By Hilary Mantel
Winner of the Man Booker Prize 2009
England, the 1520s. Henry VIII is on the throne, but has no heir. Cardinal Wolsey is his chief advisor, charged with securing the divorce the pope refuses to grant. Into this atmosphere of distrust and need comes Thomas Cromwell, first as Wolsey’s clerk, and later his successor.
Cromwell is a wholly original man: the son of a brutal blacksmith, a political genius, a briber, a charmer, a bully, a man with a delicate and deadly expertise in manipulating people and events. Ruthless in pursuit of his own interests, he is as ambitious in his wider politics as he is for himself. His reforming agenda is carried out in the grip of a self-interested parliament and a king who fluctuates between romantic passions and murderous rages.
From one of our finest living writers, ‘Wolf Hall’ is that very rare thing: a truly great English novel, one that explores the intersection of individual psychology and wider politics. With a vast array of characters, and richly overflowing with incident, it peels back history to show us Tudor England as a half-made society, moulding itself with great passion, suffering and courage.Tweet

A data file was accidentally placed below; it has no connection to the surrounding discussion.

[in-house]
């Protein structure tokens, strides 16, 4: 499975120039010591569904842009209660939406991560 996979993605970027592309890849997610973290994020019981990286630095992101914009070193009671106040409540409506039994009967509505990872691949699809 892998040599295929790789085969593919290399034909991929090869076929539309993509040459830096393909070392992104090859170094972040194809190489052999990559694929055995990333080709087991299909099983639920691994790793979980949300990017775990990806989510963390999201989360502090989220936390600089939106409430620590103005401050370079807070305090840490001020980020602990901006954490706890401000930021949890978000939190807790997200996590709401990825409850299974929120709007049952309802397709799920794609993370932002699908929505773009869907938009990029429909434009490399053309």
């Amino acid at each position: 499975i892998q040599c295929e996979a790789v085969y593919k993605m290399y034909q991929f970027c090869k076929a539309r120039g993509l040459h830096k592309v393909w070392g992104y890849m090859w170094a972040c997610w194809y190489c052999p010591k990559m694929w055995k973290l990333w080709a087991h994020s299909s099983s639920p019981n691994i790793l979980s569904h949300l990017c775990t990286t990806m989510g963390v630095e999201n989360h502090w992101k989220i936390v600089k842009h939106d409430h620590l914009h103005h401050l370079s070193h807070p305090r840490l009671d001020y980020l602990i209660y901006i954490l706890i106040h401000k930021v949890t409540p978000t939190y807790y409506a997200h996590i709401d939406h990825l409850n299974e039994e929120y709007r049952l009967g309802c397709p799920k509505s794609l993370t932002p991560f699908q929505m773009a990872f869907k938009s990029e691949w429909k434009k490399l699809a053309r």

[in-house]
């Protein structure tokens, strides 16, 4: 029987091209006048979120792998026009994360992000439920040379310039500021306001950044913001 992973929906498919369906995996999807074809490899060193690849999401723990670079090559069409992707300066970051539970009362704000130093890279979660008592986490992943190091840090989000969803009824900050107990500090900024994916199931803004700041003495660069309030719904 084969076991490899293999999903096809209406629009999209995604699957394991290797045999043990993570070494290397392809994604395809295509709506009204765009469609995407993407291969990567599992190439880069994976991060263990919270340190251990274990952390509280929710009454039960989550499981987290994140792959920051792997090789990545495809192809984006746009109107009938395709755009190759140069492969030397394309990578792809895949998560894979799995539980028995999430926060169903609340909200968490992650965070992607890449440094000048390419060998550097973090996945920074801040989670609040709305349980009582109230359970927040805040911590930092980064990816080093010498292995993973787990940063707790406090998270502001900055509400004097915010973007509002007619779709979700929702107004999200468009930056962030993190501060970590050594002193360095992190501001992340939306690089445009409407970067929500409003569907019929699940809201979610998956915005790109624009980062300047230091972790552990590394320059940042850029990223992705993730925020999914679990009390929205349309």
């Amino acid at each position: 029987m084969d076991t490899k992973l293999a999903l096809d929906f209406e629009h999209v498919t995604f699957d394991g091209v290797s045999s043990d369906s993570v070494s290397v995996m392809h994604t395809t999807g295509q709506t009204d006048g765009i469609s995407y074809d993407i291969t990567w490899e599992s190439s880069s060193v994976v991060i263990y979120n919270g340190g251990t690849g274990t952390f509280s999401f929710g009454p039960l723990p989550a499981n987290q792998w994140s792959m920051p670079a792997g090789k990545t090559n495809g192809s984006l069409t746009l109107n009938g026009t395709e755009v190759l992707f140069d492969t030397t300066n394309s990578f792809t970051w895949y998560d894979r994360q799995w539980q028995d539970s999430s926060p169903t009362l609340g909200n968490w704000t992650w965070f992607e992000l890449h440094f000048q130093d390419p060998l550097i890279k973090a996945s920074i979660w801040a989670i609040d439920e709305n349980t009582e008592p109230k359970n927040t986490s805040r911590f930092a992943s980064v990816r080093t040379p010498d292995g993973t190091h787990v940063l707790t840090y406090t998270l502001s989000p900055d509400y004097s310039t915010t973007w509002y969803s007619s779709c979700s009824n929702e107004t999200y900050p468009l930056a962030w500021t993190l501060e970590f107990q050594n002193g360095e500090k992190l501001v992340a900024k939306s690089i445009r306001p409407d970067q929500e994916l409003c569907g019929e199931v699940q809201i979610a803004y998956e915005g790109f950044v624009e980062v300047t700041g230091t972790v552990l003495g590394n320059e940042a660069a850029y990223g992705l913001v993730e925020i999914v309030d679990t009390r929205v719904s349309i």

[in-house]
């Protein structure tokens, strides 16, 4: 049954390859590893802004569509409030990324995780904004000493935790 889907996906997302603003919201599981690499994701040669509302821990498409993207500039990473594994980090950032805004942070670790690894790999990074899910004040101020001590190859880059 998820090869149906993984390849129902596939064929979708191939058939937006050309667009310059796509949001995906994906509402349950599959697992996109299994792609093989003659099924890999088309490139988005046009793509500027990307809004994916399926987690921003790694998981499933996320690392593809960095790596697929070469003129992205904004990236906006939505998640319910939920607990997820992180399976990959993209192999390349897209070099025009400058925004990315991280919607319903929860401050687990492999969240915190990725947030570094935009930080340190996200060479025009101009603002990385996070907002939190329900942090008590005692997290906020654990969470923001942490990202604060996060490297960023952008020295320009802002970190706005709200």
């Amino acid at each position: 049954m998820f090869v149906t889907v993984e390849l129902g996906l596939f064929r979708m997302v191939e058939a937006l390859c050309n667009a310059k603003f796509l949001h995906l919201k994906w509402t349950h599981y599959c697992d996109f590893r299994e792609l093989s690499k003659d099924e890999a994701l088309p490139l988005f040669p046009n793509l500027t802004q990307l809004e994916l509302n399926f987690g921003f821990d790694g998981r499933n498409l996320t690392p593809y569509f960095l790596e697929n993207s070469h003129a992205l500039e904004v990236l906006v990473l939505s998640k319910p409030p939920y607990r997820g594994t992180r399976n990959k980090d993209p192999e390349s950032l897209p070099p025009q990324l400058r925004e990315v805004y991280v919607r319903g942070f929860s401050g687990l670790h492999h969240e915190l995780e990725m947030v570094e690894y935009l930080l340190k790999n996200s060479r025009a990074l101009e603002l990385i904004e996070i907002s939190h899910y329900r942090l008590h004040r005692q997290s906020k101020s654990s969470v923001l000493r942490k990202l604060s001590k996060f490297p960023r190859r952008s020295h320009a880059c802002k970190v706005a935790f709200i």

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Wolf Hall is an historical novel about Thomas Cromwell and the Tudors. If you enjoy this genre, then Wolf Hall is for you. It takes some time to read and is quirky in its writing style - for example, no quotation marks, written in the present tense, and the mysterious use of ‘he’, referring usually to Cromwell. The author, however, does a good job of breathing life into the main characters of the story and keeping reader interest.
In parts Wolf Hall can be confusing and onerous, but the story is riveting and well worth persevering with.
A well written historical novel well deserving of it’s success.
Such an intense and powerful novel, dense and intricate, yet still so interesting.
Excellent, highly recommended
This book is narrated by Thomas Cromwell and reveals the Tudor world of Henry VIII. It really helps the reader understand the complicated, brutal world of Tudor politics and how issues like class and birth play such an important part in the destiny of individuals. This book is a great read for anyone interested in Tudor history, as it puts the meat on the bones of the events of this period, even though one must remember it is a work of fiction.
This is a superb read, innovatively written and rich with palace intrigue. Fans of Henry VIII and The Tudors will not be disappointed!